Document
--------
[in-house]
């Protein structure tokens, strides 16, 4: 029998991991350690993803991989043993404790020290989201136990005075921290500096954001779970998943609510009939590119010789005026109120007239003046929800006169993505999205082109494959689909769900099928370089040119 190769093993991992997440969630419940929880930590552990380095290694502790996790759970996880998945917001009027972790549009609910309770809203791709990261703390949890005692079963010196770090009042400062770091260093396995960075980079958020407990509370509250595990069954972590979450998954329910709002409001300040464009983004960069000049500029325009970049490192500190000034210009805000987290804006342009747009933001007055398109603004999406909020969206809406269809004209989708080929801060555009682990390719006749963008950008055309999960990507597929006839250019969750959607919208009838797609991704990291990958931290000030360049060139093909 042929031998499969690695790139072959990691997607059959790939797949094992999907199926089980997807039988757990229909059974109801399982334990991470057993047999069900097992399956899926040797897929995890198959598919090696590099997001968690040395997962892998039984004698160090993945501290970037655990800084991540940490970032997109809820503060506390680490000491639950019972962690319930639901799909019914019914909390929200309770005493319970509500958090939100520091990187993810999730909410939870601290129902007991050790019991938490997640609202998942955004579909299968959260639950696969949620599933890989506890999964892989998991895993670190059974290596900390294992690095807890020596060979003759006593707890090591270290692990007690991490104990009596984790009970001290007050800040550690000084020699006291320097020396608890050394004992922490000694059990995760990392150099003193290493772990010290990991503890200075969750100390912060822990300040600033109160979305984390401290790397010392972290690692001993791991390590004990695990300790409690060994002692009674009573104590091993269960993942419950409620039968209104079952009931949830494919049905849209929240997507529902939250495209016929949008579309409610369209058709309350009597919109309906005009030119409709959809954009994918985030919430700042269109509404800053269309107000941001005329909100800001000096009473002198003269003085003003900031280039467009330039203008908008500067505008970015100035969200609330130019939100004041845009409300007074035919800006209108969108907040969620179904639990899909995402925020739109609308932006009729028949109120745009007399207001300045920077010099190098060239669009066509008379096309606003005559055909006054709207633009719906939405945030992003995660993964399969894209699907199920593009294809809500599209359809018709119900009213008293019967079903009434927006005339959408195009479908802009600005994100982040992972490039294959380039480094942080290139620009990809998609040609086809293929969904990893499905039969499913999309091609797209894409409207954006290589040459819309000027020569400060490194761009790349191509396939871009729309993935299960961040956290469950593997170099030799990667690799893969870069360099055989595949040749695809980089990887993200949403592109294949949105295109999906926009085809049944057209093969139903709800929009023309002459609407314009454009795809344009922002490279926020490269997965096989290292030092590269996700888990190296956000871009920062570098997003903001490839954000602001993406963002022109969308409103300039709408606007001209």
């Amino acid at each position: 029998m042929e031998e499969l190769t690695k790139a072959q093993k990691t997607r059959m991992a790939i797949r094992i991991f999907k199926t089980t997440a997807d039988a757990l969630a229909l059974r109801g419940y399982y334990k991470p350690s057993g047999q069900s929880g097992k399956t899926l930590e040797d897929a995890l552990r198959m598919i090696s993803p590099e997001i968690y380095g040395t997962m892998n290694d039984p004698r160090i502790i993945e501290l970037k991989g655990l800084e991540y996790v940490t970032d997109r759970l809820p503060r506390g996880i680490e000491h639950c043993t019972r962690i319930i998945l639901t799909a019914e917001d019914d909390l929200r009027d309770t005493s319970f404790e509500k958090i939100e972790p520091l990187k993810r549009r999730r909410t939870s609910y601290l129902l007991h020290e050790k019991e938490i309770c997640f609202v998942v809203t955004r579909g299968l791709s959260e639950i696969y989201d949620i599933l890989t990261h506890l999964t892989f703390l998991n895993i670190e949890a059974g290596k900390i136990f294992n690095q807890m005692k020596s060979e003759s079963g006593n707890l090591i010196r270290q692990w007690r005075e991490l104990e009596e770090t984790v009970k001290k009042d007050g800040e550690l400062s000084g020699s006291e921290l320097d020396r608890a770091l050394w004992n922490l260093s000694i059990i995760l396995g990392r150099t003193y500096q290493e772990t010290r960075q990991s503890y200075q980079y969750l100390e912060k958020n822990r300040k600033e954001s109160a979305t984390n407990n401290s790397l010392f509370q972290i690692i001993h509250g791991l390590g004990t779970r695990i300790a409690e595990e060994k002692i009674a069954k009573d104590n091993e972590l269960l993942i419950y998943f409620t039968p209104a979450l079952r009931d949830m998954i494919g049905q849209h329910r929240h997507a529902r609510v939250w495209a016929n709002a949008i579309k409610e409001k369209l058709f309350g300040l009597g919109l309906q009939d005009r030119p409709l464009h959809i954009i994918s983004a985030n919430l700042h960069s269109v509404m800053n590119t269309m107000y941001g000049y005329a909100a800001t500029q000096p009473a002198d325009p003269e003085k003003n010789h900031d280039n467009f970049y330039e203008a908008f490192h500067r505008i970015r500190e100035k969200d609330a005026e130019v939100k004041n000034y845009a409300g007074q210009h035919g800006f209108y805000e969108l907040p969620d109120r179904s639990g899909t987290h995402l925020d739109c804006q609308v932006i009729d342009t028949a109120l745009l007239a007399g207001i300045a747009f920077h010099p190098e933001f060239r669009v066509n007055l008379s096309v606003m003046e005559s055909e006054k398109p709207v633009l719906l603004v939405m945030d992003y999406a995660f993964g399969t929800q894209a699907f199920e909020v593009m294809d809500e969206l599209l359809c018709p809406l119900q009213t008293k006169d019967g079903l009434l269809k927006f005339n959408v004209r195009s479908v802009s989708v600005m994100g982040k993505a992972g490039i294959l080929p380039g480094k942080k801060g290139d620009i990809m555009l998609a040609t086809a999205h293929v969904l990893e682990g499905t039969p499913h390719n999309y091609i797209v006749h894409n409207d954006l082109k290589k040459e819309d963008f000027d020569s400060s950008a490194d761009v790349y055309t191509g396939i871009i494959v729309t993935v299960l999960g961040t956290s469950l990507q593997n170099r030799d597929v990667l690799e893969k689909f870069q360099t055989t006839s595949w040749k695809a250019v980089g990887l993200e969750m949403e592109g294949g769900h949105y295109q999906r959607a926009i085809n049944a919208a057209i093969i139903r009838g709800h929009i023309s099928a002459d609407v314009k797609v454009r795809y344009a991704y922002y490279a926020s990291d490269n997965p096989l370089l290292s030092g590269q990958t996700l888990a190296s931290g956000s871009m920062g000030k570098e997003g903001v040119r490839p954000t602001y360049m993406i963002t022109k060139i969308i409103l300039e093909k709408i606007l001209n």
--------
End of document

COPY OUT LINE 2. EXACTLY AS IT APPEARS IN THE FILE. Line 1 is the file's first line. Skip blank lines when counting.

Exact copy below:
């Protein structure tokens, strides 16, 4: 029998991991350690993803991989043993404790020290989201136990005075921290500096954001779970998943609510009939590119010789005026109120007239003046929800006169993505999205082109494959689909769900099928370089040119 190769093993991992997440969630419940929880930590552990380095290694502790996790759970996880998945917001009027972790549009609910309770809203791709990261703390949890005692079963010196770090009042400062770091260093396995960075980079958020407990509370509250595990069954972590979450998954329910709002409001300040464009983004960069000049500029325009970049490192500190000034210009805000987290804006342009747009933001007055398109603004999406909020969206809406269809004209989708080929801060555009682990390719006749963008950008055309999960990507597929006839250019969750959607919208009838797609991704990291990958931290000030360049060139093909 042929031998499969690695790139072959990691997607059959790939797949094992999907199926089980997807039988757990229909059974109801399982334990991470057993047999069900097992399956899926040797897929995890198959598919090696590099997001968690040395997962892998039984004698160090993945501290970037655990800084991540940490970032997109809820503060506390680490000491639950019972962690319930639901799909019914019914909390929200309770005493319970509500958090939100520091990187993810999730909410939870601290129902007991050790019991938490997640609202998942955004579909299968959260639950696969949620599933890989506890999964892989998991895993670190059974290596900390294992690095807890020596060979003759006593707890090591270290692990007690991490104990009596984790009970001290007050800040550690000084020699006291320097020396608890050394004992922490000694059990995760990392150099003193290493772990010290990991503890200075969750100390912060822990300040600033109160979305984390401290790397010392972290690692001993791991390590004990695990300790409690060994002692009674009573104590091993269960993942419950409620039968209104079952009931949830494919049905849209929240997507529902939250495209016929949008579309409610369209058709309350009597919109309906005009030119409709959809954009994918985030919430700042269109509404800053269309107000941001005329909100800001000096009473002198003269003085003003900031280039467009330039203008908008500067505008970015100035969200609330130019939100004041845009409300007074035919800006209108969108907040969620179904639990899909995402925020739109609308932006009729028949109120745009007399207001300045920077010099190098060239669009066509008379096309606003005559055909006054709207633009719906939405945030992003995660993964399969894209699907199920593009294809809500599209359809018709119900009213008293019967079903009434927006005339959408195009479908802009600005994100982040992972490039294959380039480094942080290139620009990809998609040609086809293929969904990893499905039969499913999309091609797209894409409207954006290589040459819309000027020569400060490194761009790349191509396939871009729309993935299960961040956290469950593997170099030799990667690799893969870069360099055989595949040749695809980089990887993200949403592109294949949105295109999906926009085809049944057209093969139903709800929009023309002459609407314009454009795809344009922002490279926020490269997965096989290292030092590269996700888990190296956000871009920062570098997003903001490839954000602001993406963002022109969308409103300039709408606007001209």